Balance Sheet Accounts – Part 2

The bottom half of the balance sheet will contain the liabilities information of the company. The liabilities are important to understand, as it will show how much money the company owes to various sources. Knowing what the company owes is an important aspect to cash flow. It will also help to cut down on surprises. 

Below is an example of what the liabilities section of the Balance Sheet will look like and a brief description of each account.




#1 Accounts Payable 

This shows how much money the company owes to vendors. It will include all amounts currently owed, whether or not they have come due. If you want to gain a better understanding of how much money is currently due to vendors, you can look at the AP Aging Summary (shown below). This will help you understand the distribution of your Accounts Payable.  


#2 Credit Cards 

If the company has a credit card, this will show the amount owed as of the date on the Balance Sheet. It is only the balance due on that particular day, so it may not match the last statement. 

 #3 Loans 

This will encompass loans the company currently has, for example a car loan. This account will be principle only. The interest that is paid on every payment will show up on your Profit & Loss statement. The bookkeeper or accountant, will be able to produce a schedule showing how much interest is paid on the loan. 

#4 Corporate & Provincial Taxes Payable 

This account will track how much the company owes the government for corporate taxes, if any. If money is owed, it will show as a positive balance. If the company has been making installments throughout the year, then this account will have a negative balance in it.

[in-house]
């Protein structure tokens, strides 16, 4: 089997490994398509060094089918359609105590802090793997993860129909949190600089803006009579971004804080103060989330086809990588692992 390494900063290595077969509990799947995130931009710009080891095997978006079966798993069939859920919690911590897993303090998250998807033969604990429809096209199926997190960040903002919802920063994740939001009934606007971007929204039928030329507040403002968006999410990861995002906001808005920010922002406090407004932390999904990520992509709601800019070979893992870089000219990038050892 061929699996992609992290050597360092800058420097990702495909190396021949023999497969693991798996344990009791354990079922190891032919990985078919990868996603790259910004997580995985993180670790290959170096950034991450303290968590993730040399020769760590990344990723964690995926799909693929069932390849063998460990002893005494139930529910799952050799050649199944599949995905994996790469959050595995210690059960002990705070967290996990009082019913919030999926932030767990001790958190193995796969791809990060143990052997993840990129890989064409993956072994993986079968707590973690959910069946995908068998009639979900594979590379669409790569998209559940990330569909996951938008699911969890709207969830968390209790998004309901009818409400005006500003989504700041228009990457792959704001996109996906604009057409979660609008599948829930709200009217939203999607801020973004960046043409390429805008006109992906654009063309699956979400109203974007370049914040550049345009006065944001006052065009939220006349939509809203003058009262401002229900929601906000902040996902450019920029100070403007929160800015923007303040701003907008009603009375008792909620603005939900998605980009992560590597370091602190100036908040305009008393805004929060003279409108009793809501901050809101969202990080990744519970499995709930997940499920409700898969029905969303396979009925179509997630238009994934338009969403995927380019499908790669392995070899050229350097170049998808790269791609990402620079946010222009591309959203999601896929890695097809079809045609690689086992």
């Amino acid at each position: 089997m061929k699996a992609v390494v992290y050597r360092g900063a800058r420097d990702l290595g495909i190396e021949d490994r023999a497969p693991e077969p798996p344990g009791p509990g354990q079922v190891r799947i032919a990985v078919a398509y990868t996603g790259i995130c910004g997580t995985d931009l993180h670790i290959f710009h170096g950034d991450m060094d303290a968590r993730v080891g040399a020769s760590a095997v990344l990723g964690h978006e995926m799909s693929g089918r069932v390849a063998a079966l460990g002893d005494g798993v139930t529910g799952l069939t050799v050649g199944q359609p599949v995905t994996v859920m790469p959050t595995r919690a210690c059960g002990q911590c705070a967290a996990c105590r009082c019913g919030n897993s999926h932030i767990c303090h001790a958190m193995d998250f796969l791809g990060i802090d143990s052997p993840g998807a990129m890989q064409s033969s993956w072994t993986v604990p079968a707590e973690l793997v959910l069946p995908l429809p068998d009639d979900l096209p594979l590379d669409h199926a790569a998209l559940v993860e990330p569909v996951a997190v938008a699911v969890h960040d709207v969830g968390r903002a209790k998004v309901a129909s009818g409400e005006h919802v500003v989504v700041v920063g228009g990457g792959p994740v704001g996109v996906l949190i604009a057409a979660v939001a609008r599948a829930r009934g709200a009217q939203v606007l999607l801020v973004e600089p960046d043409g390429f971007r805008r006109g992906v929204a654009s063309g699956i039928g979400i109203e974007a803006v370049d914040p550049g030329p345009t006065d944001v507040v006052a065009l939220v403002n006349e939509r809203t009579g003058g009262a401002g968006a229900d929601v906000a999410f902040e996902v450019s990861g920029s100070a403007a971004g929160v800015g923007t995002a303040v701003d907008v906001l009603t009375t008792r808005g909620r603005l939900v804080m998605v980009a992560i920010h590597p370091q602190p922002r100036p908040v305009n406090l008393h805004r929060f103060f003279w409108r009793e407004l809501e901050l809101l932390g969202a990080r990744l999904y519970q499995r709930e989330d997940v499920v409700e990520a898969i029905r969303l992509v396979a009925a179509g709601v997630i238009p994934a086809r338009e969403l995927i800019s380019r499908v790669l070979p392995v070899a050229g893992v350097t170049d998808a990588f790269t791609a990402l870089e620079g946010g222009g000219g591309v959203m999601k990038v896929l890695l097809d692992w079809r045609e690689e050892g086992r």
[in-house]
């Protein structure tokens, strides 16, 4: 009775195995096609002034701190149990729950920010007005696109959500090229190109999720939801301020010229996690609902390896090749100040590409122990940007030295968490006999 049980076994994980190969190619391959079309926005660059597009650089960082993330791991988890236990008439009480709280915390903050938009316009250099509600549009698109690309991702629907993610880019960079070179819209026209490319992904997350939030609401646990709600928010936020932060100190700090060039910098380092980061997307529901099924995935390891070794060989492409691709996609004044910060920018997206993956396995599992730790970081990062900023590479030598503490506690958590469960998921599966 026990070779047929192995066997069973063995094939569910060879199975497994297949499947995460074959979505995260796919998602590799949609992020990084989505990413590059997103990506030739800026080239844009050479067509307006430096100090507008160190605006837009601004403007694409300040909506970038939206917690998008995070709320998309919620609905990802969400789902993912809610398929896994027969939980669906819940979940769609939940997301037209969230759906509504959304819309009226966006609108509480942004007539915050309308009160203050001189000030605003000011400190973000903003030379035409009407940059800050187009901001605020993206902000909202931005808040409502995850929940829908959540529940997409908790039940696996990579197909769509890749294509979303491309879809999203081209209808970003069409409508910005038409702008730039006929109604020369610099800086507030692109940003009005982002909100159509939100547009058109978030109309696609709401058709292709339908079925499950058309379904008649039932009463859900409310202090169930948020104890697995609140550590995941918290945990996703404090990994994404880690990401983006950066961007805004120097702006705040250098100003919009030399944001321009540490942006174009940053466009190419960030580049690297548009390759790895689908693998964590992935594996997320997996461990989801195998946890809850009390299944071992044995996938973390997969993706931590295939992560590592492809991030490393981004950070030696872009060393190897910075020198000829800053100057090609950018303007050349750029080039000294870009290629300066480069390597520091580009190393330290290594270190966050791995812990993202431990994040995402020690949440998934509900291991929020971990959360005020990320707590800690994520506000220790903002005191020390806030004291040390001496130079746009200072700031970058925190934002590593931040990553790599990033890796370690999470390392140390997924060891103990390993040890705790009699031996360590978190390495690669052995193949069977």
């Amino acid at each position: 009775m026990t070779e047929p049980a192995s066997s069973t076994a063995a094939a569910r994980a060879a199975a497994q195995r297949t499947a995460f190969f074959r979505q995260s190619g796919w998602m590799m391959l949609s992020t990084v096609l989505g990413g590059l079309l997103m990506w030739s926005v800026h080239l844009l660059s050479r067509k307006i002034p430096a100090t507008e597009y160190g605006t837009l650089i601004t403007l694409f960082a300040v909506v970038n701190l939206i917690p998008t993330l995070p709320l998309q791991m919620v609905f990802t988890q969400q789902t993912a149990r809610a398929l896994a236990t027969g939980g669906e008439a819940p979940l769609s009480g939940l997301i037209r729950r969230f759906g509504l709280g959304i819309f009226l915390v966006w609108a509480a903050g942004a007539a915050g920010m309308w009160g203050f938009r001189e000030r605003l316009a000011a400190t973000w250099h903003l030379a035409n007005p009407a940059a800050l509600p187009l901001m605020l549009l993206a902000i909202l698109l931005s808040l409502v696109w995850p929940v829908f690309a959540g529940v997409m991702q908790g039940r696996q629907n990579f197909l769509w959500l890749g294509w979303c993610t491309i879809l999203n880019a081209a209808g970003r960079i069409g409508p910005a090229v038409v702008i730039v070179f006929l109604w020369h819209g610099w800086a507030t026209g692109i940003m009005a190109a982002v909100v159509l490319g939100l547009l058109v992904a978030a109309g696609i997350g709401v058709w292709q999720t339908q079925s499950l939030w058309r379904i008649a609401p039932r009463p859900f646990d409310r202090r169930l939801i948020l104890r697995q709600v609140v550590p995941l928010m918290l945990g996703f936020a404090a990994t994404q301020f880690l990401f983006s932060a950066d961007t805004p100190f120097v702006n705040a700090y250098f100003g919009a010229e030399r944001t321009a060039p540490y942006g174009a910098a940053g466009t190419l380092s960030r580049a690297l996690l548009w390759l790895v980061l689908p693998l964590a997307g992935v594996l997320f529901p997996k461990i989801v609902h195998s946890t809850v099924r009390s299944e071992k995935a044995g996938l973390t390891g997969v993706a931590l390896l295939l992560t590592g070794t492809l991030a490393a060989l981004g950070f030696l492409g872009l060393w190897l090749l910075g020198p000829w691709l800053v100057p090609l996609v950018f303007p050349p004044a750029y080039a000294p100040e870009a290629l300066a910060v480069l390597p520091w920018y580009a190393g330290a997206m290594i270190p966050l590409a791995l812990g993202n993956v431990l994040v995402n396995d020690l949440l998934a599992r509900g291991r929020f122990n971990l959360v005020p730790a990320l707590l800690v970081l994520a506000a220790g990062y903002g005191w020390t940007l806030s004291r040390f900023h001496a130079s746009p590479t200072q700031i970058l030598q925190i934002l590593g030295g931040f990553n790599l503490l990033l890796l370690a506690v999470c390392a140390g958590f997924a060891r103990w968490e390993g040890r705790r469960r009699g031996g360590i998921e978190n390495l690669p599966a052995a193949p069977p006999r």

#5 GST 

These accounts will track how much money you owe for GST. It is tracked in live time in the books. Therefore, it is important for a business owner to watch this account, as it will avoid unnecessary surprises when the GST is filed. 

There will always be two different accounts for GST on the balance sheet. The first is for the GST that has not yet been filed. This is shown as “Total GST/HST Payable” on the example above. This is the amount that the up-coming GST filing will be. The second account is “GST Net”, this account shows the amounts that are owed from already filed returns. 

At On-Core, our balance sheet shows GST broken down into both the Sales & Purchases category. This gives business owners a more detailed look at their books. 

#6 Shareholder Loan

This account will only show on the Balance Sheet if the company is incorporated. It is used to track how much money a Shareholder owes the company or vise versa. 

If the balance showing is negative, the shareholder owes the company. Meaning that they have taken money out of the company. This can happen in many forms, from transferring cash to themselves, or paying for personal expenses with company money. At the end of the fiscal year, if there is a balance owing, the accountant will need to declare a dividend to the shareholder.

It is important that the shareholder pays attention to this account. If they continue to blindly take money out of the company, the amount of income on the dividend may come as a shock.

As you can see, the liabilities section provides you with important insights into your company. It is important to keep the books up to date, so you can use the Balance Sheet. You can find a video here, with more information on this topic.